Sunday, February 15, 2009

C# 3.0 & LINQ : Auto-implemented Properties

As my quest to understand the finer details of LINQ which I would present to my team at Imageright, I thought it would be a great idea to start from scratch and look at each functionality of C# language which enables LINQ. In that process, I start with Auto-implemented Properties.

Defining auto-implemented property

   1: public sealed class Person{


   3:        public string FirstName { get; set; }


   5: }

The above class Person, defines an auto-implemented properties. you see can see both setter and getter defined. We will dig more into these in a while before which we should look at the compiler generated code. I used Reflector to decompile the source and this is what it looks like.

   1: public sealed class Person

   2: {

   3:     // Fields

   4:     [CompilerGenerated]

   5:     private string <FirstName>k__BackingField;


   7:     // Properties

   8:     public string FirstName

   9:     {

  10:         [CompilerGenerated]

  11:         get

  12:         {

  13:             return this.<FirstName>k__BackingField;

  14:         }

  15:         [CompilerGenerated]

  16:         set

  17:         {

  18:             this.<FirstName>k__BackingField = value;

  19:         }

  20:     }

  21: }


Clearly, nothing exceptionally new has been added to the IL and the compiler just generates C# 2.0 like properties from the above property – thus aptly named auto-implemented properties. Notice that a hidden backing field is used to support the property.

CompilerGeneratedAttribute[System.Runtime.CompilerServices] is applied to any element that is not user written and is automatically generated by the compiler. This attribute can be used to determine if an element is generated by the compiler.

Read-Only Properties

   1: //read-only property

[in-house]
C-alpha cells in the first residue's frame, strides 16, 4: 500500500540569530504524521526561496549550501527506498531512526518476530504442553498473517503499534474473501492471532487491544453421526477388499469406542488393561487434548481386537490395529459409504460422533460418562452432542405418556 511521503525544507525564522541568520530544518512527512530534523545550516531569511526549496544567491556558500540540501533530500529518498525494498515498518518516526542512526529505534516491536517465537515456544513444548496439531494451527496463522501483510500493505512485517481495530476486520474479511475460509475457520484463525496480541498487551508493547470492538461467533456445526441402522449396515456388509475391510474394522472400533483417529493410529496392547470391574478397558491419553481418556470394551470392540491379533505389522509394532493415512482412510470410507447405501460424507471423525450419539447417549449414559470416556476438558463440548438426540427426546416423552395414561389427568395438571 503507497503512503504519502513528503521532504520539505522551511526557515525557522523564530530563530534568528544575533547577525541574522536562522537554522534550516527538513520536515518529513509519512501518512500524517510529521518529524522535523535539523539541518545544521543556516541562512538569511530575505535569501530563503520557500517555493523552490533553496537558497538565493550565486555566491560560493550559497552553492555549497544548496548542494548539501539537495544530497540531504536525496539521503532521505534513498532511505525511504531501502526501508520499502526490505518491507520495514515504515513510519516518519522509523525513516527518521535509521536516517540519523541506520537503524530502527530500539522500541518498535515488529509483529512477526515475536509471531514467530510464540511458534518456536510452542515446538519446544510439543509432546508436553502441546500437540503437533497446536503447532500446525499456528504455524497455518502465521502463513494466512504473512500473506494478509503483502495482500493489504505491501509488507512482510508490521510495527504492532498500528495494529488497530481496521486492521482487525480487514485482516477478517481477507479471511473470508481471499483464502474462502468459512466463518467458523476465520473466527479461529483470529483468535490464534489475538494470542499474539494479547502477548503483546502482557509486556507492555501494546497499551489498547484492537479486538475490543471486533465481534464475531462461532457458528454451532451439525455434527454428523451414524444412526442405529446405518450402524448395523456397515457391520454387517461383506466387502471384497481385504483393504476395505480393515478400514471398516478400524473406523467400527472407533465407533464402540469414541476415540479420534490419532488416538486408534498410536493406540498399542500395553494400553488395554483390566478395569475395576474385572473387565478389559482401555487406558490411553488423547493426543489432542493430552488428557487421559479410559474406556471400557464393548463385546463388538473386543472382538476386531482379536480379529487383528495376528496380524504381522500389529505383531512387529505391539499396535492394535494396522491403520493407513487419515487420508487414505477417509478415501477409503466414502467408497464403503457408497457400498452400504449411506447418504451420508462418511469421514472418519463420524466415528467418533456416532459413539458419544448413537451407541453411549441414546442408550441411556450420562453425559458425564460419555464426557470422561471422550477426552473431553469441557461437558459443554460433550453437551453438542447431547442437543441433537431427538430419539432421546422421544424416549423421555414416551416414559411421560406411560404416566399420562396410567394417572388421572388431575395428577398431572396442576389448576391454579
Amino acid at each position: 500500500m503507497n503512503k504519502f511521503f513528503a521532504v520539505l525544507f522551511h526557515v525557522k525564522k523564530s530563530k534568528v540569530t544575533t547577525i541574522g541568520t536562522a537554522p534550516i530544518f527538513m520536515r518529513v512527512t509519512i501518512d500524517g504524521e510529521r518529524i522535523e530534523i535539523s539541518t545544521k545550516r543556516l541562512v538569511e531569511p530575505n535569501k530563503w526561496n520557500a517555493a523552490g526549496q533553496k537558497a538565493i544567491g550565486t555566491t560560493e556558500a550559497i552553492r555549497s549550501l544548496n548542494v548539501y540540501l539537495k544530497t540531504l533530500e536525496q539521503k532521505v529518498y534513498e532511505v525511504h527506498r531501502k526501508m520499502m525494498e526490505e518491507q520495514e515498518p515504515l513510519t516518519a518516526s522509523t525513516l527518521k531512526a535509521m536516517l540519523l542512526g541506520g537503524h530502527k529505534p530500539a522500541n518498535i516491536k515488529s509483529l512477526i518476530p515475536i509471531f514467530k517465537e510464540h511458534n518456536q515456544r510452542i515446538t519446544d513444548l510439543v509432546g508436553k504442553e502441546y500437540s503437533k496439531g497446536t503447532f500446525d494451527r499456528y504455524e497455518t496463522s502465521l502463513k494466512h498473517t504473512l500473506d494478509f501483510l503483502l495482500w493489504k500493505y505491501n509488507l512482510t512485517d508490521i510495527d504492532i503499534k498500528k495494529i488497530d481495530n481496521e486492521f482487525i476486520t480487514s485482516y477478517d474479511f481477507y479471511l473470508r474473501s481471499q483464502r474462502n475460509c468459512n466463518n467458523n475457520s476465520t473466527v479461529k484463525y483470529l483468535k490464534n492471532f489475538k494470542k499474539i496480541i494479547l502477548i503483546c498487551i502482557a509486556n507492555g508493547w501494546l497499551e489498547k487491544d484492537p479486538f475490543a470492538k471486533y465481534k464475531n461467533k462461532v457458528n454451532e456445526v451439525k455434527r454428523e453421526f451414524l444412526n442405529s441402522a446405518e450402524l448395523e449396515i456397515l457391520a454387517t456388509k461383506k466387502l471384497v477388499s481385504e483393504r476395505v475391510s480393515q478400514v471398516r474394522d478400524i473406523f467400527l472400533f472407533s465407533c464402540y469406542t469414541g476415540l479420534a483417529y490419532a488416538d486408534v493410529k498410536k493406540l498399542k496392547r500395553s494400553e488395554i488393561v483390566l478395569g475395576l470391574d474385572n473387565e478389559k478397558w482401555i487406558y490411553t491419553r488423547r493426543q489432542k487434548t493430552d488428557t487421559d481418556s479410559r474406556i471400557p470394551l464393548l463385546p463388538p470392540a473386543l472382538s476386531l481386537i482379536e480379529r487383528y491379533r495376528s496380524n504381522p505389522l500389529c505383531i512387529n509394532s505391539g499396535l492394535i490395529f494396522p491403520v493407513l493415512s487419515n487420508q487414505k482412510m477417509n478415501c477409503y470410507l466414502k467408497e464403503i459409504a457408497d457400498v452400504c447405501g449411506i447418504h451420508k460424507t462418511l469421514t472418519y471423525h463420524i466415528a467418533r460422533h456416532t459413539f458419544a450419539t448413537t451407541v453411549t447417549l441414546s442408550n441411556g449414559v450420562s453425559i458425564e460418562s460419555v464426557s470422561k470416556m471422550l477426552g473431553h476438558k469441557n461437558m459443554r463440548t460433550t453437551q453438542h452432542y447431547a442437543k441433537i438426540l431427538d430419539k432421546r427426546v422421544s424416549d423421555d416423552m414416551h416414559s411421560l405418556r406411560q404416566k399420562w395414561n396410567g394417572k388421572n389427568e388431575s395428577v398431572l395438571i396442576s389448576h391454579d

2: public readonly string LastName { get; set; }

The above shown way is INCORRECT. The compiler does not allow readonly keyword on the auto-prop. The way you achieve read-only is as shown below.

   1: //read-only property

   2: public string PersonCode { get; private set; }

The compiler generated code seems to add “private’ before the setter, just like the way we did.

   1: public string PersonCode

   2:   {

   3:       [CompilerGenerated]

   4:       get

   5:       {

   6:           return this.<PersonCode>k__BackingField;

   7:       }

   8:       private [CompilerGenerated]

   9:       set

  10:       {

  11:           this.<PersonCode>k__BackingField = value;

  12:       }

  13:   }

As a side-note, auto-implemented properties can also be static.

   1: //statics are allowed

   2: public static string ClassName{

   3:             get;

   4:             set;

   5: }

Write-Only Properties

Well, this might not make sense to use (in practical scenarios), but write-only properties are also allowed. When one tries to read a write-only property, the compiler generates the following error.

Error    1    The property or indexer 'LinqBasics.Person.SecretCode' cannot be used in this context because the get accessor is inaccessible